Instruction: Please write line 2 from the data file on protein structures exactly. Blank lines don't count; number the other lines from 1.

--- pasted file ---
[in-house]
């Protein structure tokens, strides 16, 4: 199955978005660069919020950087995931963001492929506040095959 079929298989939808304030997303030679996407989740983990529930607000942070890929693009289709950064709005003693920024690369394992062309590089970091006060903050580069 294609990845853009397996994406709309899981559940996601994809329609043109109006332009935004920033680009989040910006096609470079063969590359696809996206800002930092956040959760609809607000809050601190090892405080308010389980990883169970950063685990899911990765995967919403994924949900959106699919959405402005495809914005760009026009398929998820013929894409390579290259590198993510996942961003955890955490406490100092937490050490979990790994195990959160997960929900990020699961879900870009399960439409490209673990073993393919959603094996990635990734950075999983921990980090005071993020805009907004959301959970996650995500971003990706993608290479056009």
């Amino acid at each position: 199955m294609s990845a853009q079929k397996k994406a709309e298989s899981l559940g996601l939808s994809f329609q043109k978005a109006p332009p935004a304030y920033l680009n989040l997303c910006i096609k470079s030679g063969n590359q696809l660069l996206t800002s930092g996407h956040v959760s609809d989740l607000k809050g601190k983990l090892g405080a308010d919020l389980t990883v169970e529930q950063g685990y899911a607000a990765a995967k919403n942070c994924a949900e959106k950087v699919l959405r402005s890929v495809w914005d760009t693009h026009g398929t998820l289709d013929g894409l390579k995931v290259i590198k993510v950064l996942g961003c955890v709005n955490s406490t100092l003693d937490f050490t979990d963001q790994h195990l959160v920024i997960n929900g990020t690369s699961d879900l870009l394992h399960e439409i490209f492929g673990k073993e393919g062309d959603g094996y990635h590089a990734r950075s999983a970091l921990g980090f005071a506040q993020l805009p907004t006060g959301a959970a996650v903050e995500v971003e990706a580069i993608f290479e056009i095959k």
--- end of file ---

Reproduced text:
């Protein structure tokens, strides 16, 4: 199955978005660069919020950087995931963001492929506040095959 079929298989939808304030997303030679996407989740983990529930607000942070890929693009289709950064709005003693920024690369394992062309590089970091006060903050580069 294609990845853009397996994406709309899981559940996601994809329609043109109006332009935004920033680009989040910006096609470079063969590359696809996206800002930092956040959760609809607000809050601190090892405080308010389980990883169970950063685990899911990765995967919403994924949900959106699919959405402005495809914005760009026009398929998820013929894409390579290259590198993510996942961003955890955490406490100092937490050490979990790994195990959160997960929900990020699961879900870009399960439409490209673990073993393919959603094996990635990734950075999983921990980090005071993020805009907004959301959970996650995500971003990706993608290479056009």